There’s a sense of heft and heaviness when piloting the Grand Cherokee. It’s not unwieldy and the steering effort can be adjusted within the settings menu but it is not full of feel either, no matter which of the three settings you choose. Though, it does give you enough rotational feedback to know what the front wheels are up to.



That said, the Grand Cherokee rides exceptionally well even on its 21-inch wheels, and when the road is relatively smooth, is on par with the comfort and road mannerisms of a comparably equipped Audi Q8 and Mercedes-Benz GLE. When it comes to negotiating road imperfections however, the ride in the Jeep is definitely more brittle and flinty. Its air suspension and new semi-active damping help a great deal but ultimately lack the ability to truly mute out the peakier oscillations like its rivals.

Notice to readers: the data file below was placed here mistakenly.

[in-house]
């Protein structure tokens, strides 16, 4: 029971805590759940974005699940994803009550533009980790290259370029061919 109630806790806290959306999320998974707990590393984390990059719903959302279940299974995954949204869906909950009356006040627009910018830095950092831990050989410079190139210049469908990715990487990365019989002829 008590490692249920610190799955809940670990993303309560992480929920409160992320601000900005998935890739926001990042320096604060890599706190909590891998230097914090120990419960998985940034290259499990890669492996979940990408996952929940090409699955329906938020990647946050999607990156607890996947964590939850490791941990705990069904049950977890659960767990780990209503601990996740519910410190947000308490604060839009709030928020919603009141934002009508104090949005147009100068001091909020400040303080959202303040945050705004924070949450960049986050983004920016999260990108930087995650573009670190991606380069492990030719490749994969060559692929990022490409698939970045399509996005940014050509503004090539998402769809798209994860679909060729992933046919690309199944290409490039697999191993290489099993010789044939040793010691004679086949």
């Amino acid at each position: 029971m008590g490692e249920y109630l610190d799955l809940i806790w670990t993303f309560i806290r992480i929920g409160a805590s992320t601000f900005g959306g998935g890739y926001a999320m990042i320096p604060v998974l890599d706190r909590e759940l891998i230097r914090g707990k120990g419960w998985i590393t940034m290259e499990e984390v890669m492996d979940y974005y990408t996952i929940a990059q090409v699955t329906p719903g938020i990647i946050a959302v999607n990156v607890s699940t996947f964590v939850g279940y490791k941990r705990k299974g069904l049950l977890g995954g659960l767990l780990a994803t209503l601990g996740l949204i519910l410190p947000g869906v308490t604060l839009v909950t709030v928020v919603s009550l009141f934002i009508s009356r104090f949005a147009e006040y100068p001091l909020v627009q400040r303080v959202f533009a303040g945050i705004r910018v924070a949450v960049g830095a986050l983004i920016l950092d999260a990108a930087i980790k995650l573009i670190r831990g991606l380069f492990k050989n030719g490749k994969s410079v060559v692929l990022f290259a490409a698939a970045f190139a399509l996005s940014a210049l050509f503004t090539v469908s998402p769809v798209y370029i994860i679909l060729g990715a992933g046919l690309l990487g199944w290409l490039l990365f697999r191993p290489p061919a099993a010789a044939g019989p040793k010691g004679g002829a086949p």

The Jeep Grand Cherokee continues to impress in 2022. The optional V8 engine is unnecessary but there are convincing arguments to be made for its spritelier attitude towards acceleration and richer exhaust note. Just be prepared for the associated fuel costs. Otherwise, the Grand Cherokee is a well-sorted and enjoyable SUV that expertly blends user-friendly interfaces with an impressive list of upscale amenities.


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Model: 2022 Jeep Grand Cherokee Summit V8

Paint Type: Baltic Grey Metallic
Base Price: $74,045

Price as Tested: $84,970
Engine: 5.7-litre V8
Horsepower: 357 hp
Torque: 390 lb-ft
Transmission: 8-speed automatic
Engine & Drive Configuration: Front engine, 4WD

Fuel Consumption ( City / Highway / Combined ) L/100km: 16.7 / 10.9 / 14.1
Observed Fuel Consumption (L/100km): 15.4

Tires: 275/45R21